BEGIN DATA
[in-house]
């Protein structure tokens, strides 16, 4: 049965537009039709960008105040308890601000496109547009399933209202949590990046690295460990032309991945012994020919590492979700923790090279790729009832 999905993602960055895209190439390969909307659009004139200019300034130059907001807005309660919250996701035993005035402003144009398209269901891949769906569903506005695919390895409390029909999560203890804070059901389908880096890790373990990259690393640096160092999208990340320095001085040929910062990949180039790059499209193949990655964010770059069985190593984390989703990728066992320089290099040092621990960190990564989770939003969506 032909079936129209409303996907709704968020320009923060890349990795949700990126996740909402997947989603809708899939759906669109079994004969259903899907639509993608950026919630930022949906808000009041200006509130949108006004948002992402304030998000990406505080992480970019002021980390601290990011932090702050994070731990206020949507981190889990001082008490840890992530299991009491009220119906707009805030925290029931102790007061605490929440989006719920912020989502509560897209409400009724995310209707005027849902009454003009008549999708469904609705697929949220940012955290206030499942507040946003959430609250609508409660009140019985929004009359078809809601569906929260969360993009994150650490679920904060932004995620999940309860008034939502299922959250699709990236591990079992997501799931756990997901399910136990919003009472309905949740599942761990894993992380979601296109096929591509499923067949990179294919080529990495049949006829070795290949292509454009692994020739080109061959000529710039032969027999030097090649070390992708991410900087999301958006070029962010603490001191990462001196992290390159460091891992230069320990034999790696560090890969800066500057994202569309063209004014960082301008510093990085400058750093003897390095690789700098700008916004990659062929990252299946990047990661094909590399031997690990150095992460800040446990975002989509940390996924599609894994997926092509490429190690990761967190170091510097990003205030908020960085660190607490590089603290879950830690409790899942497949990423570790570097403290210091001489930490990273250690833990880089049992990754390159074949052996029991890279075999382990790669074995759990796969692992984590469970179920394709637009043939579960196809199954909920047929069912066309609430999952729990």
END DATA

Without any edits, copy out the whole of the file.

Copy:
[in-house]
């Protein structure tokens, strides 16, 4: 049965537009039709960008105040308890601000496109547009399933209202949590990046690295460990032309991945012994020919590492979700923790090279790729009832 999905993602960055895209190439390969909307659009004139200019300034130059907001807005309660919250996701035993005035402003144009398209269901891949769906569903506005695919390895409390029909999560203890804070059901389908880096890790373990990259690393640096160092999208990340320095001085040929910062990949180039790059499209193949990655964010770059069985190593984390989703990728066992320089290099040092621990960190990564989770939003969506 032909079936129209409303996907709704968020320009923060890349990795949700990126996740909402997947989603809708899939759906669109079994004969259903899907639509993608950026919630930022949906808000009041200006509130949108006004948002992402304030998000990406505080992480970019002021980390601290990011932090702050994070731990206020949507981190889990001082008490840890992530299991009491009220119906707009805030925290029931102790007061605490929440989006719920912020989502509560897209409400009724995310209707005027849902009454003009008549999708469904609705697929949220940012955290206030499942507040946003959430609250609508409660009140019985929004009359078809809601569906929260969360993009994150650490679920904060932004995620999940309860008034939502299922959250699709990236591990079992997501799931756990997901399910136990919003009472309905949740599942761990894993992380979601296109096929591509499923067949990179294919080529990495049949006829070795290949292509454009692994020739080109061959000529710039032969027999030097090649070390992708991410900087999301958006070029962010603490001191990462001196992290390159460091891992230069320990034999790696560090890969800066500057994202569309063209004014960082301008510093990085400058750093003897390095690789700098700008916004990659062929990252299946990047990661094909590399031997690990150095992460800040446990975002989509940390996924599609894994997926092509490429190690990761967190170091510097990003205030908020960085660190607490590089603290879950830690409790899942497949990423570790570097403290210091001489930490990273250690833990880089049992990754390159074949052996029991890279075999382990790669074995759990796969692992984590469970179920394709637009043939579960196809199954909920047929069912066309609430999952729990």